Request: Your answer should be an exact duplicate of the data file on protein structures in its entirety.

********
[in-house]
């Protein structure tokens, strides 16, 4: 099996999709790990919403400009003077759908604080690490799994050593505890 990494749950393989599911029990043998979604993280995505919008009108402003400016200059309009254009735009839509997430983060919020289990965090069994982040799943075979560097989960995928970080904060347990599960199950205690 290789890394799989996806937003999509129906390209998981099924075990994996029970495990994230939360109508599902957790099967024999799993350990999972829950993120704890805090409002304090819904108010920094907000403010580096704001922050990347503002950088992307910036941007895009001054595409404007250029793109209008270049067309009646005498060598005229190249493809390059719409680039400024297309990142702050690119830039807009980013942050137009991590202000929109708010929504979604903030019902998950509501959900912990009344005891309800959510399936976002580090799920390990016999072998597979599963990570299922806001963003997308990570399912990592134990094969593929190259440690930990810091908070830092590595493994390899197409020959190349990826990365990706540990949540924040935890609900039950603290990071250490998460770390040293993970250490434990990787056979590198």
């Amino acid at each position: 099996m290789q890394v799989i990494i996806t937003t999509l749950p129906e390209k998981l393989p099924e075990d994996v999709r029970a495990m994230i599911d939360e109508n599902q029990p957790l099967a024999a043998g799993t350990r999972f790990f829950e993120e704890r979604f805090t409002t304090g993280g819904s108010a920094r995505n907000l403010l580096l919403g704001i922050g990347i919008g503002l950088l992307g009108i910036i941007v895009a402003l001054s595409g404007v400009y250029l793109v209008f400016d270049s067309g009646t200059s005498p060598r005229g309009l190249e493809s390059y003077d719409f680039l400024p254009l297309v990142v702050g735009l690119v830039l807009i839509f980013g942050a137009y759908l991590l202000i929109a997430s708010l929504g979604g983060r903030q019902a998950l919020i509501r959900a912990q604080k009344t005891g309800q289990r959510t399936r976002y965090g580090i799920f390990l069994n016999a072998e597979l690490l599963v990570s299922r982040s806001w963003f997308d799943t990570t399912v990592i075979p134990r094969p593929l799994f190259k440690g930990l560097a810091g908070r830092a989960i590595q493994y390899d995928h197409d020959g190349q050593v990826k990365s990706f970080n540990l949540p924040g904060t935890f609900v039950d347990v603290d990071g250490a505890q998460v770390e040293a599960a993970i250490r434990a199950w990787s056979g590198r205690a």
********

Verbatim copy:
[in-house]
């Protein structure tokens, strides 16, 4: 099996999709790990919403400009003077759908604080690490799994050593505890 990494749950393989599911029990043998979604993280995505919008009108402003400016200059309009254009735009839509997430983060919020289990965090069994982040799943075979560097989960995928970080904060347990599960199950205690 290789890394799989996806937003999509129906390209998981099924075990994996029970495990994230939360109508599902957790099967024999799993350990999972829950993120704890805090409002304090819904108010920094907000403010580096704001922050990347503002950088992307910036941007895009001054595409404007250029793109209008270049067309009646005498060598005229190249493809390059719409680039400024297309990142702050690119830039807009980013942050137009991590202000929109708010929504979604903030019902998950509501959900912990009344005891309800959510399936976002580090799920390990016999072998597979599963990570299922806001963003997308990570399912990592134990094969593929190259440690930990810091908070830092590595493994390899197409020959190349990826990365990706540990949540924040935890609900039950603290990071250490998460770390040293993970250490434990990787056979590198």
């Amino acid at each position: 099996m290789q890394v799989i990494i996806t937003t999509l749950p129906e390209k998981l393989p099924e075990d994996v999709r029970a495990m994230i599911d939360e109508n599902q029990p957790l099967a024999a043998g799993t350990r999972f790990f829950e993120e704890r979604f805090t409002t304090g993280g819904s108010a920094r995505n907000l403010l580096l919403g704001i922050g990347i919008g503002l950088l992307g009108i910036i941007v895009a402003l001054s595409g404007v400009y250029l793109v209008f400016d270049s067309g009646t200059s005498p060598r005229g309009l190249e493809s390059y003077d719409f680039l400024p254009l297309v990142v702050g735009l690119v830039l807009i839509f980013g942050a137009y759908l991590l202000i929109a997430s708010l929504g979604g983060r903030q019902a998950l919020i509501r959900a912990q604080k009344t005891g309800q289990r959510t399936r976002y965090g580090i799920f390990l069994n016999a072998e597979l690490l599963v990570s299922r982040s806001w963003f997308d799943t990570t399912v990592i075979p134990r094969p593929l799994f190259k440690g930990l560097a810091g908070r830092a989960i590595q493994y390899d995928h197409d020959g190349q050593v990826k990365s990706f970080n540990l949540p924040g904060t935890f609900v039950d347990v603290d990071g250490a505890q998460v770390e040293a599960a993970i250490r434990a199950w990787s056979g590198r205690a």